Aerobic gram-negative: Acinetobacter baumannii, Acinetobacter lwoffii, Bordetella pertussis, Citrobacter (diversus) koseri, Citrobacter freundii, Enterobacter aerogenes, Enterobacter sakazaki, Klebsiella oxytoca, Morganella morganii, Pantoea (Enterobacter) agglomerans, Proteus vulgaris, Providencia rettgeri, Providencia stuartii, Pseudomonas flourescens ;

Anaerobic gram-positive: Clostridium perfringens.

Pharmacokinetics

Levofloxacin is quickly and completely absorbed after oral administration. The maximum concentration in the blood plasma is reached 1-2 hours after oral administration. Absolute bioavailability is about 99-100%. The pharmacokinetics of levofloxacin are linear and predictable in single or repeated oral or intravenous dosing regimens. Steady-state concentrations are achieved 48 hours after taking doses of 500 mg or 750 mg per day. Levofloxacin coated tablets are recommended to be taken 1 hour before or 2 hours after food intake, as co-administration of levofloxacin at a dose of 500 mg with food prolongs the time to reach the maximum concentration by 1 hour, and the maximum concentration in the plasma after taking the tablets is 14%, that of the oral solution. decreases by 25% after admission. Since the pharmacokinetics of levofloxacin are similar and comparable when administered orally and intravenously in the same doses, it is possible to switch from one dosage form to another.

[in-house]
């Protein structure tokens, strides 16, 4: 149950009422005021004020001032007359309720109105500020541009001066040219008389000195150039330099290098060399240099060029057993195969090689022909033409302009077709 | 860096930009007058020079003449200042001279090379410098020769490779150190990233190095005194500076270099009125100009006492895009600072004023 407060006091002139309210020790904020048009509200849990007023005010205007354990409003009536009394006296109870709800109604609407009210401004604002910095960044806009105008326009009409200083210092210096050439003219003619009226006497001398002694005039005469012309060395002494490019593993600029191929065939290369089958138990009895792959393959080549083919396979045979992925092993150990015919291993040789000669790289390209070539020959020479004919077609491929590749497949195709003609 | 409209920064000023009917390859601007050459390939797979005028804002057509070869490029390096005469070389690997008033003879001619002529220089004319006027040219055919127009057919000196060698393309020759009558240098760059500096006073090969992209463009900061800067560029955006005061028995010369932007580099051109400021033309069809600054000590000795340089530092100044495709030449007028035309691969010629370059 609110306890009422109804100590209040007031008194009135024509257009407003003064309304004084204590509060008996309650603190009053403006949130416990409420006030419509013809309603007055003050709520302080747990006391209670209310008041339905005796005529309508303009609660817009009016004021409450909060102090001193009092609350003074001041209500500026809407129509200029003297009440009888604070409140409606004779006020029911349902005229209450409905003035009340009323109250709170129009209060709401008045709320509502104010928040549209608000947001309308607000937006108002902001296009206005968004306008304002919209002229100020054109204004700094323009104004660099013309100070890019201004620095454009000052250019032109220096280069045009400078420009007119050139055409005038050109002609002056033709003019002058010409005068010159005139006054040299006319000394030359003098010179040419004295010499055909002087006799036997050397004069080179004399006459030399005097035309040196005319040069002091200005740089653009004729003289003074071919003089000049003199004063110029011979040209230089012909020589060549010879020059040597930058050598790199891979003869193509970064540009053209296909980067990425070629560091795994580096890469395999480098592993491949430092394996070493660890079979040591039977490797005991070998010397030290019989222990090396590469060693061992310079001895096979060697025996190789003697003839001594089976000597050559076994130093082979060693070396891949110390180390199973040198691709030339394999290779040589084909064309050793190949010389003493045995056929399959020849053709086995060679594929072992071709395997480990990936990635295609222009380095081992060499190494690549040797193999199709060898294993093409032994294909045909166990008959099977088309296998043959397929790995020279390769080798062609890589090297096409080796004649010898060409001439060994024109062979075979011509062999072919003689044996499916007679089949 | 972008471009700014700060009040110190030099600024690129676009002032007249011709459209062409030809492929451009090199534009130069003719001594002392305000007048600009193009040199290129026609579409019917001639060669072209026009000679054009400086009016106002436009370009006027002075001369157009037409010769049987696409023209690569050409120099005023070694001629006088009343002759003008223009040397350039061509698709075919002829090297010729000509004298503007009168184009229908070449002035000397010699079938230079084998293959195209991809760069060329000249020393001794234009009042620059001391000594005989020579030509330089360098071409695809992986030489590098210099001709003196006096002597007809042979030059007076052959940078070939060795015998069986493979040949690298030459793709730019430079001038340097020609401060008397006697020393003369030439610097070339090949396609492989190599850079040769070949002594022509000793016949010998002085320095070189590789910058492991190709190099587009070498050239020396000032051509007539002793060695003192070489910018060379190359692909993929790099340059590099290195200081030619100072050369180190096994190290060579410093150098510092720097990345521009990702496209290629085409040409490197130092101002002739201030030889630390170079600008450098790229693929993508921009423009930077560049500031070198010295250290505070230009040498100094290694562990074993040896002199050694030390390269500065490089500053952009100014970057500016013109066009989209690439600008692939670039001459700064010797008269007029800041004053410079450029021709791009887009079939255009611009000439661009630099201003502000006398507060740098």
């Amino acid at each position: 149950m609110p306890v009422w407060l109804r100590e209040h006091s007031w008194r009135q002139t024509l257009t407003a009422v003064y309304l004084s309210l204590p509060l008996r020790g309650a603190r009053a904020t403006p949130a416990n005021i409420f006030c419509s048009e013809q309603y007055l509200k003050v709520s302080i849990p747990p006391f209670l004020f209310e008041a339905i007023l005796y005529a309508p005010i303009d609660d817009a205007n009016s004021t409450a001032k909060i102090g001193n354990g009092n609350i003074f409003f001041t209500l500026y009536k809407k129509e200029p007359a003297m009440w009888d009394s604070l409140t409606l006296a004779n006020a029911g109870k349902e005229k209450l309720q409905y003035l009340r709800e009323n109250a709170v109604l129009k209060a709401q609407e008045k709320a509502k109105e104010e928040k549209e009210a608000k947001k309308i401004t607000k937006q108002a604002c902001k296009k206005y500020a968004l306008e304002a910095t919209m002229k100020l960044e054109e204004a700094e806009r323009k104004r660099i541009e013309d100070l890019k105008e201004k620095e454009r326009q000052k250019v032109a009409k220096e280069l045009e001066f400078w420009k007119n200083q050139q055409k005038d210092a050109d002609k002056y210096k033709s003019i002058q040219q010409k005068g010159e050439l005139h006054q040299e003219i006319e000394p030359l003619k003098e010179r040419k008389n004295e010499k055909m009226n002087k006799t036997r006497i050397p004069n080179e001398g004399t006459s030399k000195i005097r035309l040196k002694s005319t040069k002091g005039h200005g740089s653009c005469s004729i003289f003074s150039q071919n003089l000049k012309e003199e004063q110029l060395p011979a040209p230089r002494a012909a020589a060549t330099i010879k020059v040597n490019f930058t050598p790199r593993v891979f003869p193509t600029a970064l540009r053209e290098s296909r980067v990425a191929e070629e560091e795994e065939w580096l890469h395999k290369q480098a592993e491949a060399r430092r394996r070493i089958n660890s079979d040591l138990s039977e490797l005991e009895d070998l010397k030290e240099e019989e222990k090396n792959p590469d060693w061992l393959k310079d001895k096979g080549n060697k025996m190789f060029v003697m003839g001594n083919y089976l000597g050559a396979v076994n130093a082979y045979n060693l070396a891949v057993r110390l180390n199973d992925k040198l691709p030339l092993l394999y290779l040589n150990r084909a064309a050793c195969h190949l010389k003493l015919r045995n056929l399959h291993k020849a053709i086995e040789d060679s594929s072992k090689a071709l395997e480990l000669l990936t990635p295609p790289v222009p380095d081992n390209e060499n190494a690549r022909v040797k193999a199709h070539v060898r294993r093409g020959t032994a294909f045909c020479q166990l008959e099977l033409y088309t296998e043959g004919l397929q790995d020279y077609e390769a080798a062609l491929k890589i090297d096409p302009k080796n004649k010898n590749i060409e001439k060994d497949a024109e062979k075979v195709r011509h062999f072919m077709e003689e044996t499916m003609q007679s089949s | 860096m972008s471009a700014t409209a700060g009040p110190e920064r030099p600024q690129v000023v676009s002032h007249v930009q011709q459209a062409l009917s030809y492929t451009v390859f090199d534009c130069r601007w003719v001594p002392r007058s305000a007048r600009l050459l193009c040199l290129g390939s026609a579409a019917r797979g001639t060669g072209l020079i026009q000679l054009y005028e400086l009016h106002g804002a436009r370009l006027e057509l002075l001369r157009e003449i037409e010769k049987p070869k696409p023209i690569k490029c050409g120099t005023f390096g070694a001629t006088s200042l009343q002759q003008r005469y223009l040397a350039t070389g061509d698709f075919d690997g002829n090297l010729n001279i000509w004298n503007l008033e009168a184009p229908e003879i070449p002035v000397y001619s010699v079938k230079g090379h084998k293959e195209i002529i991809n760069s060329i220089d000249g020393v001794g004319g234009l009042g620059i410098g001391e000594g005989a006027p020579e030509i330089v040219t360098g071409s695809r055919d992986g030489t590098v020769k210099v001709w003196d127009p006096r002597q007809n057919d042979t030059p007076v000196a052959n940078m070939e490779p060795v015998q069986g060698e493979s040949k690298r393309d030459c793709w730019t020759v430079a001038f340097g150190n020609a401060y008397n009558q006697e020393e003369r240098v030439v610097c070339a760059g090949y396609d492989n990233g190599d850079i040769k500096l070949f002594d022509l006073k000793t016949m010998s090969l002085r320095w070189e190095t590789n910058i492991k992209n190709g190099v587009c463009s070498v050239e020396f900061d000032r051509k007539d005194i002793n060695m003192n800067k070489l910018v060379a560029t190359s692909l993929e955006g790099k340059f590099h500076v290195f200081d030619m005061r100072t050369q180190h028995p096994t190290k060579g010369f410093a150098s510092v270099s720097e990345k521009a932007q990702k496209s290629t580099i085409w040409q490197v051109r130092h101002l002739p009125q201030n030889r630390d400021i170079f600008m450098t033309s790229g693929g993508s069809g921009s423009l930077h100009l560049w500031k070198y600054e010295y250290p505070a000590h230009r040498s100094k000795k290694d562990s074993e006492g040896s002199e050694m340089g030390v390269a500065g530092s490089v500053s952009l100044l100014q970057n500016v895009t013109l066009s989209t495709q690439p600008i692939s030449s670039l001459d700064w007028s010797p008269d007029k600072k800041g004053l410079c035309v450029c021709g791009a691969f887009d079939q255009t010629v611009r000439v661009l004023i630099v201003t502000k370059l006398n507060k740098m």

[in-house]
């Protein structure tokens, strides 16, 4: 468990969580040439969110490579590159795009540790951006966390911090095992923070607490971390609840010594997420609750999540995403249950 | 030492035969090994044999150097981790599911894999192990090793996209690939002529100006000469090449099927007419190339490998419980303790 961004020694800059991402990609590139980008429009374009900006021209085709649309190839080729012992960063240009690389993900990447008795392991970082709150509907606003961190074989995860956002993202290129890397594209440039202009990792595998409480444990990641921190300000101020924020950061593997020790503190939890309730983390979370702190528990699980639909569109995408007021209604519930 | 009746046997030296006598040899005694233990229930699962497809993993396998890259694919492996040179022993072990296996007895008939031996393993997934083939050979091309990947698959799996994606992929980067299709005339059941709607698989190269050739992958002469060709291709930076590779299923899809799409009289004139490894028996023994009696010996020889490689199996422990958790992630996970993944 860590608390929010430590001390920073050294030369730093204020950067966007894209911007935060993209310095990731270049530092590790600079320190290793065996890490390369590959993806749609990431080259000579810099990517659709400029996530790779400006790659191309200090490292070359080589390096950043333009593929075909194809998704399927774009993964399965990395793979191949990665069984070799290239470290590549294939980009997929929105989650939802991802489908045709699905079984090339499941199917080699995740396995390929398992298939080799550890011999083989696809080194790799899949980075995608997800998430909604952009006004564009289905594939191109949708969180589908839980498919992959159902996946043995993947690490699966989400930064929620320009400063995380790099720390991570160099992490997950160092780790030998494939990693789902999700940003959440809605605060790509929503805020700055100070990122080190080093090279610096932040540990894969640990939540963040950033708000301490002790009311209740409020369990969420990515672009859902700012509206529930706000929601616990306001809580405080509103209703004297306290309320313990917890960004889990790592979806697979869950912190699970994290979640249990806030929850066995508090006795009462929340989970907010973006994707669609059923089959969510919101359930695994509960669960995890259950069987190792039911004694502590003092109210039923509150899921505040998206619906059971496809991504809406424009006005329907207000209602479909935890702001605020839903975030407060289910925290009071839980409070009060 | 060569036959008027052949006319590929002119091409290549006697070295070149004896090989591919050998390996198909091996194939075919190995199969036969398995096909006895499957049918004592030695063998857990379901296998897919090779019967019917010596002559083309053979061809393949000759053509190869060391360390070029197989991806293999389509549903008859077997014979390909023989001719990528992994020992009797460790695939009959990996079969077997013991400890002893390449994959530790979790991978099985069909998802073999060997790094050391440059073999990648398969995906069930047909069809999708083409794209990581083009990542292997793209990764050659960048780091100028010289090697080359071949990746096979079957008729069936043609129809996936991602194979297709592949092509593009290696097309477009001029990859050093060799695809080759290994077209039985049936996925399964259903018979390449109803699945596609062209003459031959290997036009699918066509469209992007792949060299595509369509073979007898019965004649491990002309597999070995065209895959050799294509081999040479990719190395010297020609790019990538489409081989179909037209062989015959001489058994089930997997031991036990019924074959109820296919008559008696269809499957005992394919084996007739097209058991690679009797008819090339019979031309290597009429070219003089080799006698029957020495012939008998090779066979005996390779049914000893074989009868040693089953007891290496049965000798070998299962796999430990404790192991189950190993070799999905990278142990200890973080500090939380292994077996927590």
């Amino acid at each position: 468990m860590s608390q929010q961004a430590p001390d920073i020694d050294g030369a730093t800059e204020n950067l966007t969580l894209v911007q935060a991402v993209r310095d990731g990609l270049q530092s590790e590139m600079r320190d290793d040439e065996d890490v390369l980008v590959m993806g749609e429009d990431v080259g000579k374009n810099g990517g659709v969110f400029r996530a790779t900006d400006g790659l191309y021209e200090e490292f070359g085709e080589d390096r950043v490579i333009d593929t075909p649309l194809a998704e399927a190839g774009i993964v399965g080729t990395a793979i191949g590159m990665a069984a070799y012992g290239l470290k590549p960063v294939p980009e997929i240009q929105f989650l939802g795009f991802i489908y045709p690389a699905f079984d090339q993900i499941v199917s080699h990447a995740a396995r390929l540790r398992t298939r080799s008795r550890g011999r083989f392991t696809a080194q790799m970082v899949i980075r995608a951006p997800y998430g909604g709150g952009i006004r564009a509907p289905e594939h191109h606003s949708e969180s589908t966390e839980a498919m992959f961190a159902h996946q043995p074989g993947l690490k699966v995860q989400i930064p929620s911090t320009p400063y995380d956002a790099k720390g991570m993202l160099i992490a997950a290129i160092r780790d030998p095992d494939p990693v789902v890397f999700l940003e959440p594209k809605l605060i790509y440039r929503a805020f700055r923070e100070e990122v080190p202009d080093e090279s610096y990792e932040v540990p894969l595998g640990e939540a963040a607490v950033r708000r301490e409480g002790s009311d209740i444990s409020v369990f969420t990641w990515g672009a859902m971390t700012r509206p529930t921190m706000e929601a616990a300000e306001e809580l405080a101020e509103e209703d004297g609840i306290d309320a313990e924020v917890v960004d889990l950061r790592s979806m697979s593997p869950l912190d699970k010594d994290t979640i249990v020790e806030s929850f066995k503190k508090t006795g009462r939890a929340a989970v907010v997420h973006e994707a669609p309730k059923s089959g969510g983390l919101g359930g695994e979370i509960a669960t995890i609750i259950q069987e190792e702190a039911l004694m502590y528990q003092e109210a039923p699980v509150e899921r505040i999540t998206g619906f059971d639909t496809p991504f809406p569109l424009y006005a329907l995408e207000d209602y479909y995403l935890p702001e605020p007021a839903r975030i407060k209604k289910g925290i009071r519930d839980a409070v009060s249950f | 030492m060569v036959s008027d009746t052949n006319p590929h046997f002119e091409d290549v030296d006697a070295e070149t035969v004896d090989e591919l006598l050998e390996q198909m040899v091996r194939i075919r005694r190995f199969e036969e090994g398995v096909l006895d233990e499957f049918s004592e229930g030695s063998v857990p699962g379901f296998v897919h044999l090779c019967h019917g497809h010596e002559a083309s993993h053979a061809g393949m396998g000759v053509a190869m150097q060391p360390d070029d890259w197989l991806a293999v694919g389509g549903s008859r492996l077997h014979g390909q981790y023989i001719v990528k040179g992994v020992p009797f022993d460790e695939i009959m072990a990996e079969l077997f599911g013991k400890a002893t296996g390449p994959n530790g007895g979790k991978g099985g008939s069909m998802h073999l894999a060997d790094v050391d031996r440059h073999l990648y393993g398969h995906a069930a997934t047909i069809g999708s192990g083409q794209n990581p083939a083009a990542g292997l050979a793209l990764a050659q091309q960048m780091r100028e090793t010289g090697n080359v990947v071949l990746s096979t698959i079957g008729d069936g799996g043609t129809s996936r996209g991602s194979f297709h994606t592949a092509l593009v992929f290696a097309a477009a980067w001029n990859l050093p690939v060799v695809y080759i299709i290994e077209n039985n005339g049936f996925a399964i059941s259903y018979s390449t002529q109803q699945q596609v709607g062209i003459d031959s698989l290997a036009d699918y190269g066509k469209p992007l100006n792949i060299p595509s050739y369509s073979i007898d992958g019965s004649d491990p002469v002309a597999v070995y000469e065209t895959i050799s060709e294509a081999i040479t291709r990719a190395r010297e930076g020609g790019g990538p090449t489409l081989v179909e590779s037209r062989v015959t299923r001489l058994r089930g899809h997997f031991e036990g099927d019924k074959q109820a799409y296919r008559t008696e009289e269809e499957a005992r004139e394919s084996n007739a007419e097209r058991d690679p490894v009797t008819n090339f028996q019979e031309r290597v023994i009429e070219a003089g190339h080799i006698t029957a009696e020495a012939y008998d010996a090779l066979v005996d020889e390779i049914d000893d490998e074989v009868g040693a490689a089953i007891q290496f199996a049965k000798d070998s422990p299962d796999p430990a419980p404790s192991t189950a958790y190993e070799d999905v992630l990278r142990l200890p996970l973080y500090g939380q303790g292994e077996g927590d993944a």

Levofloxacin is stereochemically stable in plasma and urine and is not metabolically converted to its enantiomer. After oral administration, 87% of the dose is excreted unchanged in the urine within 48 hours, and 4% of the dose is excreted in the feces within 72 hours. Levofloxacin undergoes negligible metabolism and is mainly excreted unchanged in the urine. The half-life of levofloxacin is approximately 6-8 hours after oral and intravenous administration of single and repeated doses.  

Instructions for use

Floxaval coated tablets are indicated for the following infections caused by microorganisms sensitive to levofloxacin in adults:

  • Acute sinusitis

  • Exacerbation of chronic bronchitis

  • Community-acquired pneumonia

  • Complicated infections of the urinary system, including pyelonephritis

  • Chronic bacterial prostatitis

  • Skin and soft tissue infections

 

Contraindications

Hypersensitivity to levofloxacin or other antibacterial agents from the quinolone group, as well as auxiliary substances included in their composition.

Epilepsy.